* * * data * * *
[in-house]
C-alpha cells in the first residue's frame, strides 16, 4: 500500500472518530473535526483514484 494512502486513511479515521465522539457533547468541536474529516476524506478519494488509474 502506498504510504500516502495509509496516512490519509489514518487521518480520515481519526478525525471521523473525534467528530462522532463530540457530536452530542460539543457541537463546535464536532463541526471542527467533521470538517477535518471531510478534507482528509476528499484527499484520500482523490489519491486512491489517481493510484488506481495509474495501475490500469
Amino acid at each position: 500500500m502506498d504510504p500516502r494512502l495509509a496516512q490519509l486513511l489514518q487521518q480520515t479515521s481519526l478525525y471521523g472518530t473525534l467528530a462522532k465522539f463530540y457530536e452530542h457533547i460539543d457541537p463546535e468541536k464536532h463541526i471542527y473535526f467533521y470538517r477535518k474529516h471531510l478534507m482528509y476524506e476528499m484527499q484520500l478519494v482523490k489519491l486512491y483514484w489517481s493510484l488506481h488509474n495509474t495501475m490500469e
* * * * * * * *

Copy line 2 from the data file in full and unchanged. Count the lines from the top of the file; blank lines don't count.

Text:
C-alpha cells in the first residue's frame, strides 16, 4: 500500500472518530473535526483514484 494512502486513511479515521465522539457533547468541536474529516476524506478519494488509474 502506498504510504500516502495509509496516512490519509489514518487521518480520515481519526478525525471521523473525534467528530462522532463530540457530536452530542460539543457541537463546535464536532463541526471542527467533521470538517477535518471531510478534507482528509476528499484527499484520500482523490489519491486512491489517481493510484488506481495509474495501475490500469